Bitdefender researchers have noted that Microsoft Office applications are vulnerable to being exploited for Homograph attacks.
Researchers pointed out that hackers can use deceiving characters in services like Outlook, to fool and infect sensitive users of a particular organization. Though these attacks have a small scope, they’re highly targeted. Microsoft acknowledge this risk after Bitdefender’s report but didn’t push any update to safeguard users.
Misusing Characters For Deceiving People
Until the last decade, most of the internet applications we use were spread in general English with the Latin alphabet, which consisted of 26 characters that are easy to note. But with the internet expanding to more regions, several alphabets and characters from various local regions are being added to the mainstream content.
With this expansion, the scope of homograph attacks has increased, says Bitdefender researchers. This is mere misusing of similar-looking characters to deceive users, which can help the threat actors to lure victims to offer them the data they want.
For example, with the flexibility of using numbers in international domain names (IDN), threat actors can use “zero” in G00GLE, instead of the letter “o” in actual GOOGLE spelling. And domains made on these can potentially be used for deceiving others.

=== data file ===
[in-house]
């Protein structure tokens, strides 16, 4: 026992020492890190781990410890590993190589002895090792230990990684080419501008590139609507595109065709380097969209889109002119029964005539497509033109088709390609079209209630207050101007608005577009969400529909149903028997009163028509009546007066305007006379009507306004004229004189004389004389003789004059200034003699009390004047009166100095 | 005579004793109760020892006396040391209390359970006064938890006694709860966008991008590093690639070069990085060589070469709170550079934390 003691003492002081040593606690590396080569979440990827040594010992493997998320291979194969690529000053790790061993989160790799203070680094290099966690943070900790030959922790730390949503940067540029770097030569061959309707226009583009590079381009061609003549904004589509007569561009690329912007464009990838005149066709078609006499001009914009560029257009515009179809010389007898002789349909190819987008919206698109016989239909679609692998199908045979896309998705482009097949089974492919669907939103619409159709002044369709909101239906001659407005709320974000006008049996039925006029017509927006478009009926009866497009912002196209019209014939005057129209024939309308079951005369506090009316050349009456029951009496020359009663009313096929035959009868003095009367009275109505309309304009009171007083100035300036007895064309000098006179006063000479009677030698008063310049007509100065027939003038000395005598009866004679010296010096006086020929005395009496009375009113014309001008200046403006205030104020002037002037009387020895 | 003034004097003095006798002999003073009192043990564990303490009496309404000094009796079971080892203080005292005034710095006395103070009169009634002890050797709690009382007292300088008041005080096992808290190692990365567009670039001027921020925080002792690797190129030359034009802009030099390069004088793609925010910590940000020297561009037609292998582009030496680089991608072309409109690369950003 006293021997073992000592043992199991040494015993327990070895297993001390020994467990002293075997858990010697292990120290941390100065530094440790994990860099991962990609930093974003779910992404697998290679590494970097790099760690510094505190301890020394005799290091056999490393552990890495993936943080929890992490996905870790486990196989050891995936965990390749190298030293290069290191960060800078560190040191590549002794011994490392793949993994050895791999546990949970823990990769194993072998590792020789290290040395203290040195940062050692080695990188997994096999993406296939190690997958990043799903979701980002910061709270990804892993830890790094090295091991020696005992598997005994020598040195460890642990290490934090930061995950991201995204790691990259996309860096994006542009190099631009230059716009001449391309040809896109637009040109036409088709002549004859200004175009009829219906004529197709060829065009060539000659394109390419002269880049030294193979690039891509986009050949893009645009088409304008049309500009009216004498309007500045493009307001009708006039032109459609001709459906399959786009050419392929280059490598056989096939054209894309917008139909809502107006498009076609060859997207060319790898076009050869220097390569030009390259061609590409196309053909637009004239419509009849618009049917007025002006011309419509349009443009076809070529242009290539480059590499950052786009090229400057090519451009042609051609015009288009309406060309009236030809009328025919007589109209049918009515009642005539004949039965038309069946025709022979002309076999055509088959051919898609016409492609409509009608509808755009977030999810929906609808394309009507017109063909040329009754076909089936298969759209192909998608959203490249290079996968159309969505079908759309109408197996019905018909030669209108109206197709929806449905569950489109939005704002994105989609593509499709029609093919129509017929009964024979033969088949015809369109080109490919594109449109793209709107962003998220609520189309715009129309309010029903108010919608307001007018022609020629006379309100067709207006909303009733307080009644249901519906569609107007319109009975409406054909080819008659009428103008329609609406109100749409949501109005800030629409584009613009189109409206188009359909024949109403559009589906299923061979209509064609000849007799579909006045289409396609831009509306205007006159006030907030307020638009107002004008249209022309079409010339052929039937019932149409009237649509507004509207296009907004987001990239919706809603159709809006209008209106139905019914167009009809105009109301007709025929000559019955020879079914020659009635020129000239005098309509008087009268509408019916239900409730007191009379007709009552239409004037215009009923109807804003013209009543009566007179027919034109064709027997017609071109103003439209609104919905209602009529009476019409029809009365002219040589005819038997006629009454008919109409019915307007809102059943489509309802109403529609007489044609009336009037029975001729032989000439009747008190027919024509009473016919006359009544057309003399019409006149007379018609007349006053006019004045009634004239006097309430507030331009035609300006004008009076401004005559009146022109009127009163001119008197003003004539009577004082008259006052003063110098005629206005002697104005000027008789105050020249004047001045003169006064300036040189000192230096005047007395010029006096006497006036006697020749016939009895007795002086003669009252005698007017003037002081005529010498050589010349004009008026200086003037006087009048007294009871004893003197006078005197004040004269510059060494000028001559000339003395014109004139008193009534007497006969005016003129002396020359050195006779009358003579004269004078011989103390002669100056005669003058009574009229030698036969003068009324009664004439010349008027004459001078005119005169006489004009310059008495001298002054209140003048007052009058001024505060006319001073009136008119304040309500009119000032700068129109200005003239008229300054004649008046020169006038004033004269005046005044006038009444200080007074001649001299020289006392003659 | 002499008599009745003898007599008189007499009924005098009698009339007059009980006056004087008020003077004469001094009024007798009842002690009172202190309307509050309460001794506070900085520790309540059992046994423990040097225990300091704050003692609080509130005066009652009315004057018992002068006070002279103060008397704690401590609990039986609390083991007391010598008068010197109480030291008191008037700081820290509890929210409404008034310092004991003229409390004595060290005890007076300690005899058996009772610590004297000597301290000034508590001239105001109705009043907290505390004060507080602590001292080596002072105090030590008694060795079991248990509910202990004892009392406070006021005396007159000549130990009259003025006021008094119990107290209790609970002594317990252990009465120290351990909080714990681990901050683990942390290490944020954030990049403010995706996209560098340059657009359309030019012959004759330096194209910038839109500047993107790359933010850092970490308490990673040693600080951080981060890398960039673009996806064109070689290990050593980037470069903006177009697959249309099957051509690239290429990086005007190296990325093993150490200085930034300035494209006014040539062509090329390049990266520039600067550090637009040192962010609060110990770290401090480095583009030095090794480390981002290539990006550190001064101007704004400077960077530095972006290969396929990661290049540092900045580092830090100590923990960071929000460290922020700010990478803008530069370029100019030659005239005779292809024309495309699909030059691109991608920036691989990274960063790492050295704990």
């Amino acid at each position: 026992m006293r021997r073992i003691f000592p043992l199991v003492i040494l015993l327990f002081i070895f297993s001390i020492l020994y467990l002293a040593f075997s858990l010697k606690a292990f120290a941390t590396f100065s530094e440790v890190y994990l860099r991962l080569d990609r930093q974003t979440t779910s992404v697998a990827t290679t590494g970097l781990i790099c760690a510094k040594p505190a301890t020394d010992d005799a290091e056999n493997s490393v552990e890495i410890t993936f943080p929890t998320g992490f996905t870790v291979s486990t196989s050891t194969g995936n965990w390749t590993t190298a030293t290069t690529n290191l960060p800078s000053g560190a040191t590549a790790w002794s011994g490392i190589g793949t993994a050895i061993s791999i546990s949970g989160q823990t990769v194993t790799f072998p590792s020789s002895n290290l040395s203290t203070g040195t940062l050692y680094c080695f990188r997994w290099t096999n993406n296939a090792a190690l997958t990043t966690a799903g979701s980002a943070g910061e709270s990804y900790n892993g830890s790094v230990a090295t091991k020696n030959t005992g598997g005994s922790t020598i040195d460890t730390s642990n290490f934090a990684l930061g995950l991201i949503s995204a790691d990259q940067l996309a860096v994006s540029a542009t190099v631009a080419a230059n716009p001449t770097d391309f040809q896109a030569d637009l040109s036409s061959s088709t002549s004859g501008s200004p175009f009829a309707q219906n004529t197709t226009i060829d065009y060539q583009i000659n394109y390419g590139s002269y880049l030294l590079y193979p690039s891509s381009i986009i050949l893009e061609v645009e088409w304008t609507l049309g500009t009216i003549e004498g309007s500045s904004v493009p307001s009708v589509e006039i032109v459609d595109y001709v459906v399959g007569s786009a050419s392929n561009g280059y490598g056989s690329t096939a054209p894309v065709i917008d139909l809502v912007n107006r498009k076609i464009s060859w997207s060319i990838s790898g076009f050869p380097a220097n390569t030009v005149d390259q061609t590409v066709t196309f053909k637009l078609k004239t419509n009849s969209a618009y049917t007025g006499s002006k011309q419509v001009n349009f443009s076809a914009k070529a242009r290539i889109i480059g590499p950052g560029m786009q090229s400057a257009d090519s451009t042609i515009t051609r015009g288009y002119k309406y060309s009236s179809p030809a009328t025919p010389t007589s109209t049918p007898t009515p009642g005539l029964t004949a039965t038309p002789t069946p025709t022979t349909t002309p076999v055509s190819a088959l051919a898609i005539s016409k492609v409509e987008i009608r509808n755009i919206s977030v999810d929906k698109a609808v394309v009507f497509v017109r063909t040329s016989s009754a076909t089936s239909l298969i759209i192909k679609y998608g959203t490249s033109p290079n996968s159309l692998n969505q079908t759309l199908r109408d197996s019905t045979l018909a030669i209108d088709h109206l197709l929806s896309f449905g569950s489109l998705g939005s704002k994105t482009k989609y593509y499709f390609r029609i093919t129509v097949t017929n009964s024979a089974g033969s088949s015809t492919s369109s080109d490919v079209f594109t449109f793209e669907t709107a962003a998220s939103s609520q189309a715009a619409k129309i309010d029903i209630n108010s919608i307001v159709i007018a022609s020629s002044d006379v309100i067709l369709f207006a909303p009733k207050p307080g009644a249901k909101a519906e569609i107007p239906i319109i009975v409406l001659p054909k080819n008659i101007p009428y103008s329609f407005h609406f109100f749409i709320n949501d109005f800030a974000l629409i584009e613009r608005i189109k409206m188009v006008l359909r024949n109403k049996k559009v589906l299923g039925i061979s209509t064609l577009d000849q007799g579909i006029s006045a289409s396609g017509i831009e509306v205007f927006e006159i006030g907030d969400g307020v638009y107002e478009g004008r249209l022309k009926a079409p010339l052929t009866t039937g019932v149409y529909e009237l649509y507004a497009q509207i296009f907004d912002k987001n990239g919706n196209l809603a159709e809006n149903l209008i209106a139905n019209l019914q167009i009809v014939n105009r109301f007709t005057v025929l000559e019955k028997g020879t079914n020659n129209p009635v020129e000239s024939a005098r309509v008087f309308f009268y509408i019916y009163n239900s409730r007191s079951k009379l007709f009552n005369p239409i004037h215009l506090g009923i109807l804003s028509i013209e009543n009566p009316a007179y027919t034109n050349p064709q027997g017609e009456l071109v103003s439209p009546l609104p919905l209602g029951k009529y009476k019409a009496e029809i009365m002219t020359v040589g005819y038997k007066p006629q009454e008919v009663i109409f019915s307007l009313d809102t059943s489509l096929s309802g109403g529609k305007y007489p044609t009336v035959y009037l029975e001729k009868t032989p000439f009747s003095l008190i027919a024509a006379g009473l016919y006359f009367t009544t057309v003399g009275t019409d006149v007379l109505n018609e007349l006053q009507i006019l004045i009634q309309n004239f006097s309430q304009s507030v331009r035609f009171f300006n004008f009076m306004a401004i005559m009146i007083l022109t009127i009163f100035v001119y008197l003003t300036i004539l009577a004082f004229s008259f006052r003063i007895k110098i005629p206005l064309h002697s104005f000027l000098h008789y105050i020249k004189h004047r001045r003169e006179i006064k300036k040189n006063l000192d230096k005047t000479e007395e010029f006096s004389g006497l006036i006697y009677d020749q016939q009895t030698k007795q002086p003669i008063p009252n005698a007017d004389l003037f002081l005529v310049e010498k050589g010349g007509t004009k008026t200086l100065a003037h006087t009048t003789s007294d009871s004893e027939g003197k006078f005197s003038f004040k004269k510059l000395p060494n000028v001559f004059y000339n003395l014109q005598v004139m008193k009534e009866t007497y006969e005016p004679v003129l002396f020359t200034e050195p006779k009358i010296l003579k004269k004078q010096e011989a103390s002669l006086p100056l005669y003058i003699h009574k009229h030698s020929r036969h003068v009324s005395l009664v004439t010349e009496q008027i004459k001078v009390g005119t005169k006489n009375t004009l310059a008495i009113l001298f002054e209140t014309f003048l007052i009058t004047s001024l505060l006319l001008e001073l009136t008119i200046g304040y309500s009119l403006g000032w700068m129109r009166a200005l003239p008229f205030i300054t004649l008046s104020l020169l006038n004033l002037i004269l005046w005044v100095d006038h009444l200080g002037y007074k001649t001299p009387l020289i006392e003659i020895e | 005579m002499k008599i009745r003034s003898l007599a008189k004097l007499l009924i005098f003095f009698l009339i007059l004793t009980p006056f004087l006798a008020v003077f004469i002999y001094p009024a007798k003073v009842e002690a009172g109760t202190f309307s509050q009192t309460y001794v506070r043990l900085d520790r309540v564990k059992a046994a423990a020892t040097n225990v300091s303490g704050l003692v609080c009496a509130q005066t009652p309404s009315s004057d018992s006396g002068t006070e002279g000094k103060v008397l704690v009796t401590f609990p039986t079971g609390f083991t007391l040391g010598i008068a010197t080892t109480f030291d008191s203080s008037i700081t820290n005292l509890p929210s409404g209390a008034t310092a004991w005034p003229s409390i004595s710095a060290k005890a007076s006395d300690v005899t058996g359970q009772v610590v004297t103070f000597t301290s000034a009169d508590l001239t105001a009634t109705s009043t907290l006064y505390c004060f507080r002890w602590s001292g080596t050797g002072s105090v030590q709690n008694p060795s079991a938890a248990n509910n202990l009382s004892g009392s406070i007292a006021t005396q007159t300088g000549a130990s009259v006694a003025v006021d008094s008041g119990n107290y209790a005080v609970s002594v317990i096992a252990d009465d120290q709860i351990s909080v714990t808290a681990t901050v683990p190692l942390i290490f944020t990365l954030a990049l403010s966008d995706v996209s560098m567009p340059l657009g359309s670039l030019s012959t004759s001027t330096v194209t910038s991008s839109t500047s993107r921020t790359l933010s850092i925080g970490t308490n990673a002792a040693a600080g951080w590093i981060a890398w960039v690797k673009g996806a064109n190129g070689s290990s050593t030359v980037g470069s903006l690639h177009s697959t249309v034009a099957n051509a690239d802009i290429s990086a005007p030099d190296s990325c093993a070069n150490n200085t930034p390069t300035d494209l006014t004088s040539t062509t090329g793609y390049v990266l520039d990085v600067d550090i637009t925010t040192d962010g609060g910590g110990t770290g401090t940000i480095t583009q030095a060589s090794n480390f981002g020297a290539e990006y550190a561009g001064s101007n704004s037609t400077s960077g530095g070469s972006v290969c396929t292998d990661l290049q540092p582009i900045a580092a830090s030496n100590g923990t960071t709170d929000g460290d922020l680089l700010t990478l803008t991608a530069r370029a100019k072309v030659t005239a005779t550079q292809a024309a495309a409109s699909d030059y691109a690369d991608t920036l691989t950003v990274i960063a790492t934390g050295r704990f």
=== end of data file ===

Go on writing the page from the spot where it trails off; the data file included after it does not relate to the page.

Though the difference is slight, the attacks arising out of this are huge. Observing this, Bitdefender researchers have informed Microsoft that their office applications are vulnerable to such attacks, warning them to issue a patch for safeguarding against them.
They explained that services like Outlook can be exploited to include malicious URLs with deceiving characters of a prominent organization and target them against a sensitive personality to lure them into something bad.
The URLs in these attacks look so legitimate, but they can only be observed properly once loaded into a web browser – which most of the users skip doing. There are cases where loading a malicious link of such downloads malware automatically!
Thus, warning against such incidents, Bitdefender researchers asked Microsoft to defend against homograph attacks. Though Redmond acknowledged it last year, it failed to push an update till now.